A study published in Frontiers in Computational Neuroscience has revealed that the human brain’s structures operate in up to 11 dimensions. Conducted by the Blue Brain Project, scientists discovered fascinating new details about the complexity of the human brain.
“We found a world that we had never imagined,” explained neuroscientist Henry Markram, director of Blue Brain Project and professor at the EPFL in Lausanne, Switzerland.
A universe of multidimensional structures inside the brain
Image Credit: Blue Brain Project.
The image attempts to illustrate something that cannot be imaged — a universe of multi-dimensional structures and spaces. On the left is a digital copy of a part of the neocortex, the most evolved part of the brain. On the right are shapes of different sizes and geometries in an attempt to represent structures ranging from 1 dimension to 7 dimensions and beyond. The “black-hole” in the middle is used to symbolize a complex of multi-dimensional spaces, or cavities. Researchers at Blue Brain Project report groups of neurons bound into such cavities provide the missing link between neural structure and function, in their new study published in Frontiers in Computational Neuroscience.
“There are tens of millions of these objects even in a small speck of the brain, up through seven dimensions. In some networks, we even found structures with up to eleven dimensions,” Markram added.
By studying the human brain, researchers discovered that traditional mathematical views were not applicable and ineffective.
“The mathematics usually applied to study networks cannot detect the high-dimensional structures and spaces that we now see clearly,” Markram revealed.
Instead, scientists decided to give algebraic topology a go.
Algebraic topology is a branch of mathematics that uses tools from abstract algebra to study topological spaces.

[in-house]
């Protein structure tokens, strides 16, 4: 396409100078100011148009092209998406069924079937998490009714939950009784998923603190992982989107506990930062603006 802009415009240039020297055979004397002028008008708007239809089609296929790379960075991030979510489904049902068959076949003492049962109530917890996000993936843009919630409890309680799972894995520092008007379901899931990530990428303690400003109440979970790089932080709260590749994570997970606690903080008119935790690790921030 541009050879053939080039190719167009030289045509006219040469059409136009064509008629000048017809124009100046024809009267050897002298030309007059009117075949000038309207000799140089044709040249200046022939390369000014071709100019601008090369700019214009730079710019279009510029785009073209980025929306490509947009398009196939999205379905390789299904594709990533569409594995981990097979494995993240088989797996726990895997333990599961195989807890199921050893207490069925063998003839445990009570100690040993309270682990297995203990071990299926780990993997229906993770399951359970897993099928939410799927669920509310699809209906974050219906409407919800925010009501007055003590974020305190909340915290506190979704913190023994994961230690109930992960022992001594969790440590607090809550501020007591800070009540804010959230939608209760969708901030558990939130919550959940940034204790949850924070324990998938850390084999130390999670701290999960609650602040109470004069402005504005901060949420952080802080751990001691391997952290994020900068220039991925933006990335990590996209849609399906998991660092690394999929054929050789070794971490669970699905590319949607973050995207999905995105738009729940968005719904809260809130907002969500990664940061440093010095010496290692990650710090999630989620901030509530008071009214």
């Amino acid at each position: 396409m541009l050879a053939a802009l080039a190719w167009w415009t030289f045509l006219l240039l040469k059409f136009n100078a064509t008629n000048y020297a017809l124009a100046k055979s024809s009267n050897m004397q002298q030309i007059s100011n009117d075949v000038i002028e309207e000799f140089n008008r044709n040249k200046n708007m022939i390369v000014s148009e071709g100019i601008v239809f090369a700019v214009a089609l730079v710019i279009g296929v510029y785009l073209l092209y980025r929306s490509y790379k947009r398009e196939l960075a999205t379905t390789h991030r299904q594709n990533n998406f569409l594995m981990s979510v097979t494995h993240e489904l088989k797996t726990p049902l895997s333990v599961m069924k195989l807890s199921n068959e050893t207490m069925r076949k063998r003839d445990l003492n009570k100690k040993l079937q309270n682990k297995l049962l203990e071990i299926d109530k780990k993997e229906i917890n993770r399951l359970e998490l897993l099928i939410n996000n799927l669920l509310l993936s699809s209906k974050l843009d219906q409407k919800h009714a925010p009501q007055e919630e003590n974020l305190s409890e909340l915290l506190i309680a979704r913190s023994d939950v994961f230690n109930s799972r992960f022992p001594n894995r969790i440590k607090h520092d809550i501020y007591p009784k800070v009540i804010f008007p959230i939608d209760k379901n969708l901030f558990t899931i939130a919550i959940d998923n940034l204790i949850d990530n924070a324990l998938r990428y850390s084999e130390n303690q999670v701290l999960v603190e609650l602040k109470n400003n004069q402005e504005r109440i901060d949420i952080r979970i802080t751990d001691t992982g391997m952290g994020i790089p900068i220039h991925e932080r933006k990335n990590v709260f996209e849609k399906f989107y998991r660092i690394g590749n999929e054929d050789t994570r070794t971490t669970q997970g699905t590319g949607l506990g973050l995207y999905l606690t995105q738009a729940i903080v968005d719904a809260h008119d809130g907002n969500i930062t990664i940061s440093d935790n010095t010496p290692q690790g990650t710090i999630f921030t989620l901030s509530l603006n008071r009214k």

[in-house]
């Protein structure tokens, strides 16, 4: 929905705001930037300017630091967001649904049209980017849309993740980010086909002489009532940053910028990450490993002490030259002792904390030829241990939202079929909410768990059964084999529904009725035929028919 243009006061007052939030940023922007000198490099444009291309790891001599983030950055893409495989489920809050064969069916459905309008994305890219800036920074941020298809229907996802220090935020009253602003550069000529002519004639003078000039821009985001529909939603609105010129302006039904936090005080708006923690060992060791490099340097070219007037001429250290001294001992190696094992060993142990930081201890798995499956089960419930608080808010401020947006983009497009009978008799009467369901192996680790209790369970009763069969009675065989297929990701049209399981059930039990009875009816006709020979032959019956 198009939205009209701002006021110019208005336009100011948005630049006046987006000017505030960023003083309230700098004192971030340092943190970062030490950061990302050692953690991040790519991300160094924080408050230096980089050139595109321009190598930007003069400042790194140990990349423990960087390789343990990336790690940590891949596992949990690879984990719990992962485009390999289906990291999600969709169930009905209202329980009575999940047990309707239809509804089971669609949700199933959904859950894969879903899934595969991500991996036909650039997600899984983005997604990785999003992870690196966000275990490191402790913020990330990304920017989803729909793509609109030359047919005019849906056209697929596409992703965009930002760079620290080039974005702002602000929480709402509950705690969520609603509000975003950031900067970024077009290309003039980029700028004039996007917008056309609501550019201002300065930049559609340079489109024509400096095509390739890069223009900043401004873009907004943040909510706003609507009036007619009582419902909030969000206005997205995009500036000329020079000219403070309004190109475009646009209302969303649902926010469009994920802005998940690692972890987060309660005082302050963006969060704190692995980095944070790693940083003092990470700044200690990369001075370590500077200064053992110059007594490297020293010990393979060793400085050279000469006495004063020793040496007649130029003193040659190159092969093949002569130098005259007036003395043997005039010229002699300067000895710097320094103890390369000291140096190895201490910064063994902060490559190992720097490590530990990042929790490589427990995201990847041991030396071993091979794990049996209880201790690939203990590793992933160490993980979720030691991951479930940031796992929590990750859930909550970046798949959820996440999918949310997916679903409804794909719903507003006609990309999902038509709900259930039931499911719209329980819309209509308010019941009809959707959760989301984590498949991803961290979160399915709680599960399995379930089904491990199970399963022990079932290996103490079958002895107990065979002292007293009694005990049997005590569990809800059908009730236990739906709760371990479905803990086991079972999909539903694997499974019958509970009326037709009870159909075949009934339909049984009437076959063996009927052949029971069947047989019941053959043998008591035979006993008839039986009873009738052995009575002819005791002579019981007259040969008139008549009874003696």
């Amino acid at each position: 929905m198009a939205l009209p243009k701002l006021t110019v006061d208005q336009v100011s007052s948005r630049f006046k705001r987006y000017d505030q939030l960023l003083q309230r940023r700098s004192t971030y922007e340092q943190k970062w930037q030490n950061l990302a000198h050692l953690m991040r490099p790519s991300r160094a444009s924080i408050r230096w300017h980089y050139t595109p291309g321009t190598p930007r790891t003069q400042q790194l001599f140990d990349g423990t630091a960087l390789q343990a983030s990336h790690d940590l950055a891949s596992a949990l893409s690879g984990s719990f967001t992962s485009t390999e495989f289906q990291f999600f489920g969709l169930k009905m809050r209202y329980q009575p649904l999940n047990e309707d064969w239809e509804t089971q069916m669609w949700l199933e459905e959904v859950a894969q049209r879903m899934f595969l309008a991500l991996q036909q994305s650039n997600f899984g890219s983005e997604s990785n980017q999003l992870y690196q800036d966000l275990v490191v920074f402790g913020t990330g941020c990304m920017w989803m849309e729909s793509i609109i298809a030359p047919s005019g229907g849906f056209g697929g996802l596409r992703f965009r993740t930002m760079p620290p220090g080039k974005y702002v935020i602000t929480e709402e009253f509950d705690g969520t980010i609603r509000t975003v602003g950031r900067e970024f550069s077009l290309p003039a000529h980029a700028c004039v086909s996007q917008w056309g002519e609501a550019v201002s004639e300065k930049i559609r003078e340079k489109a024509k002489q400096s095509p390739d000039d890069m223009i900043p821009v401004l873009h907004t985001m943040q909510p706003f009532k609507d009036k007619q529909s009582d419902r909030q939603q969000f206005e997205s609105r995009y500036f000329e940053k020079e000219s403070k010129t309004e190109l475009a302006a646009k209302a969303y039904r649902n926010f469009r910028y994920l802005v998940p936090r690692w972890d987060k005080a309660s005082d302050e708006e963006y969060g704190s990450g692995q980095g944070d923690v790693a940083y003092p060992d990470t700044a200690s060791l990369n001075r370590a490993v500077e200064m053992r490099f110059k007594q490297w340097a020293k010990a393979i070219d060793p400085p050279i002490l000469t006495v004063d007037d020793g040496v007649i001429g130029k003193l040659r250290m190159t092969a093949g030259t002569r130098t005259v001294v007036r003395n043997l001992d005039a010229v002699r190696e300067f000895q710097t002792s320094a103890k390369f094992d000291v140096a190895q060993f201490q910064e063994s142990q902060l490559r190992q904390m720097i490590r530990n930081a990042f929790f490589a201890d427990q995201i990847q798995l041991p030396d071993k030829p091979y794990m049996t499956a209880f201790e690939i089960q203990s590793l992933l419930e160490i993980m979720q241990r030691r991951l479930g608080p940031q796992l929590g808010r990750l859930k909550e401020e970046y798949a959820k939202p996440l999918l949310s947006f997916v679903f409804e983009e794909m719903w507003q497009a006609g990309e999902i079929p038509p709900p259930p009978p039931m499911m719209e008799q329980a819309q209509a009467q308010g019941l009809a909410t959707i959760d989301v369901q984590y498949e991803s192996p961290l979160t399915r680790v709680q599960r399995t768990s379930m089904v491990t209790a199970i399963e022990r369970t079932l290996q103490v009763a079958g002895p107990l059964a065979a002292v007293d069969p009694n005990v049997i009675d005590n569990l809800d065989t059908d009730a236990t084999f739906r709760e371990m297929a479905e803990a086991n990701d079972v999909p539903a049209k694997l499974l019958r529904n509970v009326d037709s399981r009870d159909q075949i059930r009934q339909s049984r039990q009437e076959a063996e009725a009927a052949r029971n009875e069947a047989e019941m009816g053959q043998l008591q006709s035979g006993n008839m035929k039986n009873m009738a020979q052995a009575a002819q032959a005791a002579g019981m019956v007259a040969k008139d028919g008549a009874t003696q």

Scientists from the Blue Brain Project were assisted by mathematicians Kathryn Hess from EPFL and Ran Levi from Aberdeen University in applying this discipline in their new study.
“Algebraic topology is like a telescope and microscope at the same time. It can zoom into networks to find hidden structures – the trees in the forest – and see the empty spaces – the clearings – all at the same time,” explained professor Hess.
The Human Brain can create structures in up to 11 dimensions
The scientists discovered that the structures inside the brain are created when a group of neurons – cells that transmit signals in the brain – form something referred to as a clique. Each neuron is connected to every other neuron in the group in a unique way, creating a new object. The more neurons there are in a clique, the higher the ‘dimension’ of the object.
Algebraic topography allowed the scientists to model the structures within a virtual brain, created with the help of computers. They then carried out experiments on real brain tissue, in order to verify their results.
By adding stimuli into the virtual brain, the researchers found that cliques of progressively HIGHER dimensions assembled. Furthermore, in between the cliques, scientists discovered cavities.
“The appearance of high-dimensional cavities when the brain is processing information means that the neurons in the network react to stimuli in an extremely organized manner,” explained Levi.
“It is as if the brain reacts to a stimulus by building then razing a tower of multi-dimensional blocks, starting with rods (1D), then planks (2D), then cubes (3D), and then more complex geometries with 4D, 5D, etc.”
“The progression of activity through the brain resembles a multi-dimensional sandcastle that materializes out of the sand and then disintegrates,” he added.
The new data about the human brain offers unprecedented insight into how the human brain processes information.
However, the scientists have said that it still remains unclear as to how the cliques and cavities form in their highly specific ways.
The new study may eventually help scientists uncover one of the greatest mysteries of neuroscience: where does the brain ‘store’ its memories.
“They may be ‘hiding’ in high-dimensional cavities,” Markram concluded.